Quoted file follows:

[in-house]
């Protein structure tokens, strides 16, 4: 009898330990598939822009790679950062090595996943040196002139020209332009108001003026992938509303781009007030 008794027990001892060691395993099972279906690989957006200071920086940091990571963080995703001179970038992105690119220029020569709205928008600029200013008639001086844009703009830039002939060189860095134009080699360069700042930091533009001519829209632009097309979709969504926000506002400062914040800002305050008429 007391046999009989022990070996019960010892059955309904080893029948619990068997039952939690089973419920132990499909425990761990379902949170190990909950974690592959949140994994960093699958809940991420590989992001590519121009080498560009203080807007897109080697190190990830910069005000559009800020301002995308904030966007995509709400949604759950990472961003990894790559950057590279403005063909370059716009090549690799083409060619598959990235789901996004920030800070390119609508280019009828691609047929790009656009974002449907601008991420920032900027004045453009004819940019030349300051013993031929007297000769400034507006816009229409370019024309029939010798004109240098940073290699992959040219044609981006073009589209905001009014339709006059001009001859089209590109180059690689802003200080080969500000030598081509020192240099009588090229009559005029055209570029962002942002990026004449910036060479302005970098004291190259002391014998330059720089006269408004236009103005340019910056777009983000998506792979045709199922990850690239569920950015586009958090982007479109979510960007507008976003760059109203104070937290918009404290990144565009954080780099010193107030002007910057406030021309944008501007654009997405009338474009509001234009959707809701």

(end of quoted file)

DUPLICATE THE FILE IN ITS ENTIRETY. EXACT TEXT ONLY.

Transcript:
[in-house]
């Protein structure tokens, strides 16, 4: 009898330990598939822009790679950062090595996943040196002139020209332009108001003026992938509303781009007030 008794027990001892060691395993099972279906690989957006200071920086940091990571963080995703001179970038992105690119220029020569709205928008600029200013008639001086844009703009830039002939060189860095134009080699360069700042930091533009001519829209632009097309979709969504926000506002400062914040800002305050008429 007391046999009989022990070996019960010892059955309904080893029948619990068997039952939690089973419920132990499909425990761990379902949170190990909950974690592959949140994994960093699958809940991420590989992001590519121009080498560009203080807007897109080697190190990830910069005000559009800020301002995308904030966007995509709400949604759950990472961003990894790559950057590279403005063909370059716009090549690799083409060619598959990235789901996004920030800070390119609508280019009828691609047929790009656009974002449907601008991420920032900027004045453009004819940019030349300051013993031929007297000769400034507006816009229409370019024309029939010798004109240098940073290699992959040219044609981006073009589209905001009014339709006059001009001859089209590109180059690689802003200080080969500000030598081509020192240099009588090229009559005029055209570029962002942002990026004449910036060479302005970098004291190259002391014998330059720089006269408004236009103005340019910056777009983000998506792979045709199922990850690239569920950015586009958090982007479109979510960007507008976003760059109203104070937290918009404290990144565009954080780099010193107030002007910057406030021309944008501007654009997405009338474009509001234009959707809701």